People turn to religion for comfort and hope in times of crisis and uncertainty — and March 2020, with the onset of the coronavirus pandemic in the United States and the resulting lockdowns — certainly was among such times.
Houses of worship helped many who were desperately searching for ways to cope with the stress of isolation and uncertainty about the changing restrictions set in place by governments. According to data from the Pew Research Center in 2021, nearly three in 10 United States adults said the outbreak boosted their faith.
This past March, the center reported that more Americans say that their attendance habits have declined, but it’s a complicated picture: As of November, 20 percent said they were attending in person less often, while 7 percent say they were doing so more often. On the other hand, 15 percent say they were participating in services virtually more often, while 5 percent said they were watching services online or on TV less often.
Now that the emergency is past, houses of worship on the North Shore are reflecting on how the pandemic affected their congregations.
Congregation Tifereth Israel
“Although there was tragedy all around us, we,
as a house of worship, saw this also as an opportunity to recalibrate how people interacted with prayer,” Rabbi Irwin Huberman, from Congregation Tifereth Israel, said. “When Covid hit, we already had some experience at offering Zoom-based religious services.”
Prior to the outbreak, Huberman noted there was a distinct lack of young adults in attendance, which the congregation sought to change. Their religious attendance did increase there and in other parts of North America at the height of the pandemic, and their attendance tripled. Although the congregation’s online audience decreased as the pandemic became less severe, their overall attendance remains high.
CTI found shortening its services helped retain a higher audience while remaining spiritually rewarding.
For CTI, the “new normal” is a hybrid with some attending in person and others via Zoom. Members who are ill, far away from the synagogue, or uncomfortable with in-person services can remain connected to the CTI community.
“That’s the really positive thing about post-Covid,” Huberman said. “In spite of so many lives lost, that we’ve been able to come together following Covid with more people locally and around the world.”
North Shore Community Church
Although North Shore Community Church had a YouTube channel for those who preferred it, senior pastor John Yenchko said it didn’t have a high level of engagement.
Instead, the church decided to spend as much time as possible focusing on personal interactions through phone calls or delivering care packages to congregants’ homes. Church staff often would deliver packages of toilet paper and other household essentials while also praying — socially distanced — with families outside their homes. Yenchko said his congregation has resumed a sense of normality and has paralleled local public schools’ Covid-19 guidelines in setting its own guidelines.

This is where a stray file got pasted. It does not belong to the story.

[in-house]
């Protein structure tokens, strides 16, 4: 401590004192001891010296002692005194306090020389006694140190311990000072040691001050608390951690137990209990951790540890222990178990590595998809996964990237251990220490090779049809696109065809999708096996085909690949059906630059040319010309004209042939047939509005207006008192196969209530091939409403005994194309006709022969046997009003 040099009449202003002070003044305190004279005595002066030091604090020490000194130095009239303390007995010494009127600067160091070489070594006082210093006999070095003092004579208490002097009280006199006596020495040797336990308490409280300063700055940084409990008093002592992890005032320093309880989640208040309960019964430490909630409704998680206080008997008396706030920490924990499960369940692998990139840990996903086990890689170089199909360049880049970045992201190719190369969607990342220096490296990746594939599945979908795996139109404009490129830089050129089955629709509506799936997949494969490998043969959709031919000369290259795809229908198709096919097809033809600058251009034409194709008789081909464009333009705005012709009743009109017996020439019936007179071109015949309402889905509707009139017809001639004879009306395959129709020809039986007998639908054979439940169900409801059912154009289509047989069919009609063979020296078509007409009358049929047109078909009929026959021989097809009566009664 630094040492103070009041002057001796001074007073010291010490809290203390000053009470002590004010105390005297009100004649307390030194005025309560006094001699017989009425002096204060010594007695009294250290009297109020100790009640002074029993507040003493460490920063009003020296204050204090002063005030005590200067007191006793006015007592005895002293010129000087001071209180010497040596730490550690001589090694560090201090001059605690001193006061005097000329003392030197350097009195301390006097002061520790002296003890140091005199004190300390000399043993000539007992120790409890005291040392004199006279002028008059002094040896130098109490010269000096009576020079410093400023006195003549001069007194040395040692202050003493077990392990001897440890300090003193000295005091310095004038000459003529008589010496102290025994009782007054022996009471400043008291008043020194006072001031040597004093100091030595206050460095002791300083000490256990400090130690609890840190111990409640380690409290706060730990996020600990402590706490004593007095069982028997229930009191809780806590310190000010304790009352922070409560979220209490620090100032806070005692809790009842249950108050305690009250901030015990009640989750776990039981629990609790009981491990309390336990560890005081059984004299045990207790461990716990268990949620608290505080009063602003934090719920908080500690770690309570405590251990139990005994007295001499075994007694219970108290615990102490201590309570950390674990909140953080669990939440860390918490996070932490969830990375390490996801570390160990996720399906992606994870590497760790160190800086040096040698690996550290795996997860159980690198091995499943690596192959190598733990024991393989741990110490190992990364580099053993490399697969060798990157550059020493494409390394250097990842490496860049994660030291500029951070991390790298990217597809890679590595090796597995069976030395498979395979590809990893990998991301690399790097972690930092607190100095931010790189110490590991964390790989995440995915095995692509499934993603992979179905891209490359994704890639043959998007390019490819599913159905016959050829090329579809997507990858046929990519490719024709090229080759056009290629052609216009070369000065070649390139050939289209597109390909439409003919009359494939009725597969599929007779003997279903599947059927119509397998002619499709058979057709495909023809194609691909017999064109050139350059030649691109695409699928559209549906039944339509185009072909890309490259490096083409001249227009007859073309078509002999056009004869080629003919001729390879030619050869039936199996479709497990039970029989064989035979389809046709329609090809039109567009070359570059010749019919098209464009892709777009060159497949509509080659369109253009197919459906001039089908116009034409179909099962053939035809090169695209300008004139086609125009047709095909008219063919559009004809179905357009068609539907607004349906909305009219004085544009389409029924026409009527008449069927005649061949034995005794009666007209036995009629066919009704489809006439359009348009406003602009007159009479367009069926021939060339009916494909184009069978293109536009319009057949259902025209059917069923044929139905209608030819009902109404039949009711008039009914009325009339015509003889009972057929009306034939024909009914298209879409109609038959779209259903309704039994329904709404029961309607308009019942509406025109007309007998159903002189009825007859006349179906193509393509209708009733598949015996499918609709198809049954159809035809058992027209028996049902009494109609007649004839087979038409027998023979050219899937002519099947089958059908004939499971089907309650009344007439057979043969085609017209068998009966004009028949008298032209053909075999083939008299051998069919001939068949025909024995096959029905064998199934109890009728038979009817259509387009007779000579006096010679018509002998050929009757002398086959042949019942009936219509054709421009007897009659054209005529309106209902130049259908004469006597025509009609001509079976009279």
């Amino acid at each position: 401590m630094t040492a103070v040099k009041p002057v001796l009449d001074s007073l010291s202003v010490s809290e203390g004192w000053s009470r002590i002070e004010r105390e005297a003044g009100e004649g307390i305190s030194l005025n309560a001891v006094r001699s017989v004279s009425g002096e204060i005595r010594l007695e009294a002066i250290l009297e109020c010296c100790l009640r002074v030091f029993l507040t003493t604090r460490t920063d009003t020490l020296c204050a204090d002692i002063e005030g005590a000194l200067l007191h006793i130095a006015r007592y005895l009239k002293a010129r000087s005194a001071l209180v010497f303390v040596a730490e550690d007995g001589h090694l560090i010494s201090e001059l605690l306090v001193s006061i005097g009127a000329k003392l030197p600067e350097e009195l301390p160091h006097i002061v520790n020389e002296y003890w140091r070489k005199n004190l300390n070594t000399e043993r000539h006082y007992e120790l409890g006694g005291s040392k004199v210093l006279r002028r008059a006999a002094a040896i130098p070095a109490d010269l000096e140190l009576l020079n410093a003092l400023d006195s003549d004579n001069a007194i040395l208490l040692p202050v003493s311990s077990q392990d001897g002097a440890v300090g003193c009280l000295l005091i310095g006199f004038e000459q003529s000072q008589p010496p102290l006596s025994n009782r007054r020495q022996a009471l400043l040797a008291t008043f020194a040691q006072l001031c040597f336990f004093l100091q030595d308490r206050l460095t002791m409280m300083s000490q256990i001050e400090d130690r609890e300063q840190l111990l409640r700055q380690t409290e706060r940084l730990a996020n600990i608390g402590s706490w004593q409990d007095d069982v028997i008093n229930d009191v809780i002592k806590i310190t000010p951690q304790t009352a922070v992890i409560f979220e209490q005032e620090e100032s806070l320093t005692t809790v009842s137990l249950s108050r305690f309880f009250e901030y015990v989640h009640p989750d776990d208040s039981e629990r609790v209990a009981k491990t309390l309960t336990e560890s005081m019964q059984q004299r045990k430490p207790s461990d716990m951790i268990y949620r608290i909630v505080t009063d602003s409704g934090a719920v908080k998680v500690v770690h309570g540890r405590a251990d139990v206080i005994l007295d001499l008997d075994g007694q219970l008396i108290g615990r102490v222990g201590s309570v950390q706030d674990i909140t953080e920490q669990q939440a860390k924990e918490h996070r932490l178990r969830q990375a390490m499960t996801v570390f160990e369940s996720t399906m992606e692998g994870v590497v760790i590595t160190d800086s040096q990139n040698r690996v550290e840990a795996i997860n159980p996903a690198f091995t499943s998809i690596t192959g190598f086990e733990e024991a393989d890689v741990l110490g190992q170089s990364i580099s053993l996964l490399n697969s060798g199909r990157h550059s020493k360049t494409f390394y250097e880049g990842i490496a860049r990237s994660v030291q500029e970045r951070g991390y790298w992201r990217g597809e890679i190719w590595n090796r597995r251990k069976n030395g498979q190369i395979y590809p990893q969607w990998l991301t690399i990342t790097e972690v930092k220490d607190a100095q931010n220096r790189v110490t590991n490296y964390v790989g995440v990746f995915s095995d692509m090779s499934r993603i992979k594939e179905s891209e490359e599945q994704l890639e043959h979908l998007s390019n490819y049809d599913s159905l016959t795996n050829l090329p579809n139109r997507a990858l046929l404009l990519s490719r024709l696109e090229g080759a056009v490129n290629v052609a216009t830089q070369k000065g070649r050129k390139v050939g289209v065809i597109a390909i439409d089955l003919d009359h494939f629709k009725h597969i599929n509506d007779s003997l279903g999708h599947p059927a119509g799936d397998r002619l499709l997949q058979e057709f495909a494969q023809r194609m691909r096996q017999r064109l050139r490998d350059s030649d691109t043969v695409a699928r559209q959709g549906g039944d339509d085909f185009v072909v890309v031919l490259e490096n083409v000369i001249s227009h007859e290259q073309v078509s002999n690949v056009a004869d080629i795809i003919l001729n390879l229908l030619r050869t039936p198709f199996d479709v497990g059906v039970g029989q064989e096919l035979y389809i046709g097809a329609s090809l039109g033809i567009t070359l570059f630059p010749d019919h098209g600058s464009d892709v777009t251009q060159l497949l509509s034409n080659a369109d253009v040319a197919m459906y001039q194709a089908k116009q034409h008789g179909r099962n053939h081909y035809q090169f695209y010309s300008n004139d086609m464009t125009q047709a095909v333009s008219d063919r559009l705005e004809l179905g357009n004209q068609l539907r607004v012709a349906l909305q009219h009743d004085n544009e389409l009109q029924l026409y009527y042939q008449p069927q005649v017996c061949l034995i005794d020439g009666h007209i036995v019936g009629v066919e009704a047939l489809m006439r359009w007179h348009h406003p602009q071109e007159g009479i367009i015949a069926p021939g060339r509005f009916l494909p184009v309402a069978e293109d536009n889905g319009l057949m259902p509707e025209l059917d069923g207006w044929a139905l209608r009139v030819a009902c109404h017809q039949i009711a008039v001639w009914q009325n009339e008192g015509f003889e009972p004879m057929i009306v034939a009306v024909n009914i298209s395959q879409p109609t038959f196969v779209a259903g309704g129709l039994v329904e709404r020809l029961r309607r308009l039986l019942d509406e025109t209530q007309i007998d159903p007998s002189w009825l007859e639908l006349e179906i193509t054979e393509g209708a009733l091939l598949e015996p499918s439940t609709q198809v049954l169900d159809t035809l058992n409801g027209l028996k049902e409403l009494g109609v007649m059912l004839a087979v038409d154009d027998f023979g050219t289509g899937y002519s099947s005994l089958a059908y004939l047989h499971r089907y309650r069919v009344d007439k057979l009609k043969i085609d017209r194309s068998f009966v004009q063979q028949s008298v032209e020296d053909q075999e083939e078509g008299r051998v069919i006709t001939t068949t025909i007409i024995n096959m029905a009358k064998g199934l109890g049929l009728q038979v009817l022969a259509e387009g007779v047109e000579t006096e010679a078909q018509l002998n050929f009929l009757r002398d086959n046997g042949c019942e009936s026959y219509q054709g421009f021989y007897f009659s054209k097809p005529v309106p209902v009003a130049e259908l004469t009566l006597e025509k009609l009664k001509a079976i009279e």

Although the church grieved for the physical divide set by social distancing guidelines, Yenchko said the community grew spiritually from the experience.
“The two great commandments that Jesus taught are to love God and love your neighbor as yourself,” Yenchko said. “And actually, I feel as though through the pandemic, the core of our church, and our church as a whole, grew in loving God and in loving their neighbor.”
Our Saviour’s Lutheran Church
Our Saviour’s Lutheran Church saw a spike in attendance from 80 members to 500 members during the height of the pandemic. The Rev. Kimberly Wilson said that this drastic increase reflected new membership across the United States, and the increase of births related to the pandemic, which necessitated “more creative” baptisms. She performed one by a lake, and another in front of the family’s home.
But some challenges were difficult to navigate around, especially in cold seasons. Although her church, like many, used online resources to continue services, the inability to collectively sing hymns as a way of expressing faith and worshiping God was a “devastating loss,” she said.
Wilson remembers learning that her favorite hymn, “Now Thank We All Our God,” written during the Black Death pandemic, served as a reminder to be grateful to God for all things.
“It was written as an affirmation of life and faith in God,” Wilson said. “I think that’s where we’ve tried to stand, that in spite of sickness, in spite of suffering, in spite of isolation, there is goodness.”
Wilson said she reflected on the mental-health impact from both isolation and the sudden loss of control people had over their lives. She believes that pandemic-related trauma still affects communities of faith in multiple ways, but also believes that healing lies in caring deeply for one another and using faith as a resource to cope. She said online resources for church services became a blessing for those too ill to attend services in person.
Although church attendance is approaching pre-pandemic levels, Wilson said she and her congregation have learned to cherish every opportunity to gather in person, and to understand that God is with them in times of need.